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Resilient Leaders in a VUCA World – Being Courageous as a Leader (3 of 11)

V - Being Visionary, U - Being Understood, C - Being Courageous, A - Being Agile

“Courage is grace under pressure” – Ernest Hemingway

We lead everyday in a context of external uncertainty and disruption. Change is constant, the future continues to be blurry, and we are leading followers who are expecting continuous optimism and glimmers of hope for sustainability in this chaotic world. It takes an enormous amount of courage to lead with resiliency in times of uncertainty; to persevere; to be persistent; and to lead with confidence and conviction in an environment that is not only unpredictable, but appears to be out of control.

The “Great Resignation” of 2021 (aka The Big Quit), where 8.6% and 7.2% of the US workforce resigned in the months of March and April 2021 (the highest to this date was 2.4%) may indeed be the indicator that the reserves of courage needed to lead had reached exhaustion!(See HBR: Who is driving the Great Resignations? – Ian Cook, September 15,2021).Leaders, especially leaders in uncertain times, definitely need courage in order to be resilient. The question then is what, if anything, characterizes a courageous leader? Harvard professor, Nancy Koehn explains that “a courageous leader is an individual who’s capable of making themselves better and stronger when the stakes are high and circumstances turn against that person.” Substitute the word courageous with resilient and we have a wonderful description of what is required of us to lead in these uncertain times! There are probably many characteristics of a courageous leader, however in the context of resiliency and VUCA times, the following may indeed be the most important:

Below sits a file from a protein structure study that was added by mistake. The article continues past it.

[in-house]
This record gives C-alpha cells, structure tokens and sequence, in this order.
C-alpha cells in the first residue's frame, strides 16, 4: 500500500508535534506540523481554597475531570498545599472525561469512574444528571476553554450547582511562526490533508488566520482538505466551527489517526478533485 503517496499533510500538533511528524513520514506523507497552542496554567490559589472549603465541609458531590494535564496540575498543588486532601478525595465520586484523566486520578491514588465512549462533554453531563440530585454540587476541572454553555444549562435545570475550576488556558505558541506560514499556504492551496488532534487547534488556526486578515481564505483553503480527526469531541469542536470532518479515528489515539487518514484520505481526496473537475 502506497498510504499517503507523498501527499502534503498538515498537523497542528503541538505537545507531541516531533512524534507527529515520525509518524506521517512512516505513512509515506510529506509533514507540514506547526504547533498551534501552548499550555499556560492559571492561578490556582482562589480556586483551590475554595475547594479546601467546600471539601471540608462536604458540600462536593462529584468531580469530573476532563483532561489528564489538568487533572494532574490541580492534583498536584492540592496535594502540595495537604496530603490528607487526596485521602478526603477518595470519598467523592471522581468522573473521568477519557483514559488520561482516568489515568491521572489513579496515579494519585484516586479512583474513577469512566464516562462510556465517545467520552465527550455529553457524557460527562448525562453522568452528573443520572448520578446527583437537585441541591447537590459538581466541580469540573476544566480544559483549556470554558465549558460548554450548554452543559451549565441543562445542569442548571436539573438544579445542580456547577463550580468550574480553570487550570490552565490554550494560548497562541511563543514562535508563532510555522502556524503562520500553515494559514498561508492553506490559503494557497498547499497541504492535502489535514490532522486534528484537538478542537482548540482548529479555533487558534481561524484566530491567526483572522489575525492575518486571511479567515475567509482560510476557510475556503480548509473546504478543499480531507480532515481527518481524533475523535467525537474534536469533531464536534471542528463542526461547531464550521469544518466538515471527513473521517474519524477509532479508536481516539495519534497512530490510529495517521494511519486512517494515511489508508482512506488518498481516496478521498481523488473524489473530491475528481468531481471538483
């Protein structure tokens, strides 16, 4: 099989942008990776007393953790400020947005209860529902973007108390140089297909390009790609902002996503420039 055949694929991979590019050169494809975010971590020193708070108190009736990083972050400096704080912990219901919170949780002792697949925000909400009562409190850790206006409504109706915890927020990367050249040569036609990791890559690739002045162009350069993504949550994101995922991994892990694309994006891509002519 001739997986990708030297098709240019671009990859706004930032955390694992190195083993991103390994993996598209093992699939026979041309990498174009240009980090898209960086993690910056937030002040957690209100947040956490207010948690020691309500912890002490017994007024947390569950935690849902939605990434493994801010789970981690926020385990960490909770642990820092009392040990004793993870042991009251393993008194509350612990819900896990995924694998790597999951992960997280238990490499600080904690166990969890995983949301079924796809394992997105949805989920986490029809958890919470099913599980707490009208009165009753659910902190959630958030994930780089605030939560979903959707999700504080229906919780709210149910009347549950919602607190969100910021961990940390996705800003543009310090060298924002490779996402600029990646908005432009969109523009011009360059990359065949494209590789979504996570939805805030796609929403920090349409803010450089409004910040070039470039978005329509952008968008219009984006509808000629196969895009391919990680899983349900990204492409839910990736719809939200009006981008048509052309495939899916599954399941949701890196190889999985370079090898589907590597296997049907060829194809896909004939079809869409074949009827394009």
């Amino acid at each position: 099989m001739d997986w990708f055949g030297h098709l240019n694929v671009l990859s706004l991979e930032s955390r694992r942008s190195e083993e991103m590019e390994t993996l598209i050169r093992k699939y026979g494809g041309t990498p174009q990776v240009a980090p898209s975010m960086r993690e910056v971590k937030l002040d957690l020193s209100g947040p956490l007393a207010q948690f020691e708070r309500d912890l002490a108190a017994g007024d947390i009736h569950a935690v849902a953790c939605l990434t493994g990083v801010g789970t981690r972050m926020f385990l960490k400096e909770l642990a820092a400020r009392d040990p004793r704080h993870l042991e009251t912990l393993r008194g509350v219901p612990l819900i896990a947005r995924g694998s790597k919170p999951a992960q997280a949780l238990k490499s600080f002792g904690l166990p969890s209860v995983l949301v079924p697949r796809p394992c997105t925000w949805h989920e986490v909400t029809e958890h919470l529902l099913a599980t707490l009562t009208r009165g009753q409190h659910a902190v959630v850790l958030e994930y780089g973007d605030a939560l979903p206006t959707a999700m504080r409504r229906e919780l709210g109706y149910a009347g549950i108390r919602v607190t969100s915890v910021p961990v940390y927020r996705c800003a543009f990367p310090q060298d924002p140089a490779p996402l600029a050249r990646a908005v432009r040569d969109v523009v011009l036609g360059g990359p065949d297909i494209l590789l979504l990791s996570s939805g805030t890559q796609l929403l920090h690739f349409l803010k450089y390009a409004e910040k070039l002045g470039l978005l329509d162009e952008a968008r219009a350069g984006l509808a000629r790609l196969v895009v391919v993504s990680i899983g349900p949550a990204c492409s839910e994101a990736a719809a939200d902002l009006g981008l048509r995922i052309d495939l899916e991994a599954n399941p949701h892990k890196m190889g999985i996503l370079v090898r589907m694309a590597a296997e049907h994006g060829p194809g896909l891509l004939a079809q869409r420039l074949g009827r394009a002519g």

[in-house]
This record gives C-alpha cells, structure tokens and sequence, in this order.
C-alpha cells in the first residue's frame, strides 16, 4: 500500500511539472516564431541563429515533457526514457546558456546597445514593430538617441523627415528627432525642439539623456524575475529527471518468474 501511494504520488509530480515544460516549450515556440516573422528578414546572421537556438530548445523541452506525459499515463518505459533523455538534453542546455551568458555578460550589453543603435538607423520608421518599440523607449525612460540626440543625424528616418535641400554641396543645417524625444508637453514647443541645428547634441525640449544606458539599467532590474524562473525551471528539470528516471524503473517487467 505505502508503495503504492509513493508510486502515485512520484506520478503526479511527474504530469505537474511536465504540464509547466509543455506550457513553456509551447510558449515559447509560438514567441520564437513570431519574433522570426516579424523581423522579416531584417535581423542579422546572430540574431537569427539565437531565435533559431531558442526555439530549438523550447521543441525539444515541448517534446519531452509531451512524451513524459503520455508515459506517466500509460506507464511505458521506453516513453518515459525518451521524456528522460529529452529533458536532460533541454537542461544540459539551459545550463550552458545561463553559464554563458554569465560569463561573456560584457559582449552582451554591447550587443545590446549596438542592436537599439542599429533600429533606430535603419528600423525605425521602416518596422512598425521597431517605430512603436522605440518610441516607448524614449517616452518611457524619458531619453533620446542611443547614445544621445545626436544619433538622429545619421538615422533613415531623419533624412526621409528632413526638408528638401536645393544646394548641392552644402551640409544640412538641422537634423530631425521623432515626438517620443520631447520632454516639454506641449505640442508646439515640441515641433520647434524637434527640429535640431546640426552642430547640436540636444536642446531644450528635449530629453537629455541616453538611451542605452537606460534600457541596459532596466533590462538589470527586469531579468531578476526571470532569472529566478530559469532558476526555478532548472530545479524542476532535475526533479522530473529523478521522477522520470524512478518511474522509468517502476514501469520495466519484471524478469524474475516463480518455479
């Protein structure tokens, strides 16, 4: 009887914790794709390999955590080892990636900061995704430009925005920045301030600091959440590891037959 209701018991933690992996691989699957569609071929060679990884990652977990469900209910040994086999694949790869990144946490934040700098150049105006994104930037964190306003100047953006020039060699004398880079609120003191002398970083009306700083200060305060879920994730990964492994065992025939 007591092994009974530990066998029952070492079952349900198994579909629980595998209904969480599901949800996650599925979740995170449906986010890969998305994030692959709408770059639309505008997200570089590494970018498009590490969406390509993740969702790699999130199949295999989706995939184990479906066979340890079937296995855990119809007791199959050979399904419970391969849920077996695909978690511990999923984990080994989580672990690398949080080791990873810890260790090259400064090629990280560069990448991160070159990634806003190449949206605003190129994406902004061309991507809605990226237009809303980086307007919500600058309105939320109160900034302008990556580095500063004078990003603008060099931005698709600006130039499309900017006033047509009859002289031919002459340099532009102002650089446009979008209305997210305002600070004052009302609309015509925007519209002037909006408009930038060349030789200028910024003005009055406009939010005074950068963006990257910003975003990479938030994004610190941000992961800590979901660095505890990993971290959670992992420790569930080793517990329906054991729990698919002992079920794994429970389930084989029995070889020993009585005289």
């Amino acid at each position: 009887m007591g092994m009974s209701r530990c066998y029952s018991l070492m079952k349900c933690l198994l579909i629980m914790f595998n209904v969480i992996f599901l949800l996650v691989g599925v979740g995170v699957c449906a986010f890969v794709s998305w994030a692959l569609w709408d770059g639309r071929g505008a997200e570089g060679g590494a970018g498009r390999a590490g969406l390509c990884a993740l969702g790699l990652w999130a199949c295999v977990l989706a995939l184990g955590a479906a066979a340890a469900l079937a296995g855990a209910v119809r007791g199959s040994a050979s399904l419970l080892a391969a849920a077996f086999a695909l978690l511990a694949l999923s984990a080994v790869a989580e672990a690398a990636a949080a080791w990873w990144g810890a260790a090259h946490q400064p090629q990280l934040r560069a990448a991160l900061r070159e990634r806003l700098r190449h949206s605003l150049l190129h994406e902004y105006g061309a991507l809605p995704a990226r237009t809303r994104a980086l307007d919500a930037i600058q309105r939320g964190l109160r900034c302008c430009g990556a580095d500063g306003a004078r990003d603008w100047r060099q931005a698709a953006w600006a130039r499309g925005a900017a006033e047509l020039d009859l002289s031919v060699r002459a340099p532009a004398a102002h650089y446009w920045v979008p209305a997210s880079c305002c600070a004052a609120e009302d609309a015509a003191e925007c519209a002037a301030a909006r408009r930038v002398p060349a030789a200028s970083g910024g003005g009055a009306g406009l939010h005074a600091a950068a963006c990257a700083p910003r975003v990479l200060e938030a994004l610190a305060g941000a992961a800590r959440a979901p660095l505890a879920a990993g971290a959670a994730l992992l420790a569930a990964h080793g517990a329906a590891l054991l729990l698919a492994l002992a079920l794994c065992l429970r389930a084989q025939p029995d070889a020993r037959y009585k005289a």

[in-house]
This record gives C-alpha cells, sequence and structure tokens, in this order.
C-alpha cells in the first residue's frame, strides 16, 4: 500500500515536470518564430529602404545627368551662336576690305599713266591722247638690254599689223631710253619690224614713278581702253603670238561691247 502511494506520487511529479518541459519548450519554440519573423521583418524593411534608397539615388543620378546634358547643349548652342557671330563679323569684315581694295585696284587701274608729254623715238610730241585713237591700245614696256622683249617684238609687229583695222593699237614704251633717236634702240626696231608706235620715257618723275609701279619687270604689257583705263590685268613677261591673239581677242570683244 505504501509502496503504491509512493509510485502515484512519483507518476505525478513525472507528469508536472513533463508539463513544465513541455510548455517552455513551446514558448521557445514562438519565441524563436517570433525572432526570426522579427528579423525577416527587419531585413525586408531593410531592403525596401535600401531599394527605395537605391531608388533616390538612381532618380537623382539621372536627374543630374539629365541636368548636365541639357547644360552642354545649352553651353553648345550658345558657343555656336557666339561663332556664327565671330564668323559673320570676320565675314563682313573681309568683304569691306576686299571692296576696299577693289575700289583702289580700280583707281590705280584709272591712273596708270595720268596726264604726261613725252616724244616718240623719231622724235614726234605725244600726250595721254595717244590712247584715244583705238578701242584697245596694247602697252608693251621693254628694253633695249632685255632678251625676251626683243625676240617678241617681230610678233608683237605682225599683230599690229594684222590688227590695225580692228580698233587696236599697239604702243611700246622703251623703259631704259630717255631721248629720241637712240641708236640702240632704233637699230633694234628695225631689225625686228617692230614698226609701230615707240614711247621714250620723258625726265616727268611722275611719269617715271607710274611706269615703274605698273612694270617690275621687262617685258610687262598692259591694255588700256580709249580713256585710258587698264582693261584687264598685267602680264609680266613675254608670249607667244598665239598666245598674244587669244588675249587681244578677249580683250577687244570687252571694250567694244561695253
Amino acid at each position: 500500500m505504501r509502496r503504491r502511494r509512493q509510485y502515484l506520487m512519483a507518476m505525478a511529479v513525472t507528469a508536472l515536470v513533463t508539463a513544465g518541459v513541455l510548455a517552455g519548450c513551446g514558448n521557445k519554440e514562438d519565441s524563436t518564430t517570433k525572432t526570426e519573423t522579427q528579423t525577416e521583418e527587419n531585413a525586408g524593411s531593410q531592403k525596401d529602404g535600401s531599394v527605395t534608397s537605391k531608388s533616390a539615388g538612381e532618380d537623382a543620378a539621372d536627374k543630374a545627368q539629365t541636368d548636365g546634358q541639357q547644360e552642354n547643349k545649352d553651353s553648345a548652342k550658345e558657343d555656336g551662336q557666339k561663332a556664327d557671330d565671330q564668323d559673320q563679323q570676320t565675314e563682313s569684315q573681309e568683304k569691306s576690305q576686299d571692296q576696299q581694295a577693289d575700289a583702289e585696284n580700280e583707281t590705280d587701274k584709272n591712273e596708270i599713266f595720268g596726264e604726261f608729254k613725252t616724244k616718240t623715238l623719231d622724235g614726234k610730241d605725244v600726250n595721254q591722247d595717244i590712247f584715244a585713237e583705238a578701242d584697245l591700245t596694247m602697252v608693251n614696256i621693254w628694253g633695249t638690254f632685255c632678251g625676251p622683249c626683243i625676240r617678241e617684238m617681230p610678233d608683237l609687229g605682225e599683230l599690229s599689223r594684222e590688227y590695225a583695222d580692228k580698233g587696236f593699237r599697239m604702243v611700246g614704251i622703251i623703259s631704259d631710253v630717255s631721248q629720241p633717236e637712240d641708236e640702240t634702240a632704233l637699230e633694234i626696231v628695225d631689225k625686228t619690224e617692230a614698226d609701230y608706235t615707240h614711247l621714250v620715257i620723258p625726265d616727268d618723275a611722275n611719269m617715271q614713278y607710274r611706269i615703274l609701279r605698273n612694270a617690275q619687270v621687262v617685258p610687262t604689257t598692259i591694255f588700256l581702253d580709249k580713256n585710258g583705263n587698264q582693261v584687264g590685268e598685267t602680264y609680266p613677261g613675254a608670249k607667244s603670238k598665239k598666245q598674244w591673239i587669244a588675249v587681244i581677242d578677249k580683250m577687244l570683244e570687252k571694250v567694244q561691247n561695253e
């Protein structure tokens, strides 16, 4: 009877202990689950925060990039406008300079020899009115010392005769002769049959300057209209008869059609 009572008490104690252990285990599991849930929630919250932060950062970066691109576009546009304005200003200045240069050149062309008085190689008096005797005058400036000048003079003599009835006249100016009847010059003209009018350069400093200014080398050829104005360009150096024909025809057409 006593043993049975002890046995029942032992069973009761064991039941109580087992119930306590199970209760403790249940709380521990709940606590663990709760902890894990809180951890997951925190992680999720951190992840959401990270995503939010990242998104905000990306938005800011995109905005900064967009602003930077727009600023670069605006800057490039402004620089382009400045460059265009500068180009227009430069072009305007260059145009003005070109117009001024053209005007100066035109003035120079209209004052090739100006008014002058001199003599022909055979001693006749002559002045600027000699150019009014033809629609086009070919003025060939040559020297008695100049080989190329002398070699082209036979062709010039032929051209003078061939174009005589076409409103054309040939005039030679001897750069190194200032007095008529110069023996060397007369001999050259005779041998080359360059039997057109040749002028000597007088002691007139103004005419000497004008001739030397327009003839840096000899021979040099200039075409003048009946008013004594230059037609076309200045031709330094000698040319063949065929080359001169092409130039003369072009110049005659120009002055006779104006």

Courageous leaders are…

Authentic. They are self-aware, transparent in who they are and what they expect. They are ethical and moral. They are inclusive in how they lead. This authenticity not only develops trust, but provides confidence to the organization which in turn (1) predicts job satisfaction, (2) shows commitment to the organization’s identity, and (3) enables a healthy flourishing workplace.

Teachers. Many might remember the “learning organization” era of the 90’s with Senge’s book, The Fifth Discipline. Resilient leaders certainly have to be learners, but must also be teachers by transforming and intentionally sharing their learning throughout the organization. Learning is only part of the transaction, but it only improves self. Completing learning is teaching. Teaching shows the application and knowledge as to how the learning might be utilized within the organization. Learning, assessing and teaching provides not only the ability to persevere through challenges, but provides the opportunity to grow stronger in the process of learning and listening. It takes courage as a leader to listen to others. As Sir Winston Churchill so eloquently stated,, “Courage is what it takes to stand up and speak; courage is also what it takes to sit down and listen.” 

Vulnerable. Courageous leaders have the ability to live with the discomfort of not knowing everything. Courageous leaders move from a know-it-all mindset to a learn-it-all mindset. These leaders acknowledge that they don’t need to have all the answers, and are the first to admit that they are not the only source of knowledge. This humility identifies a vulnerable leader.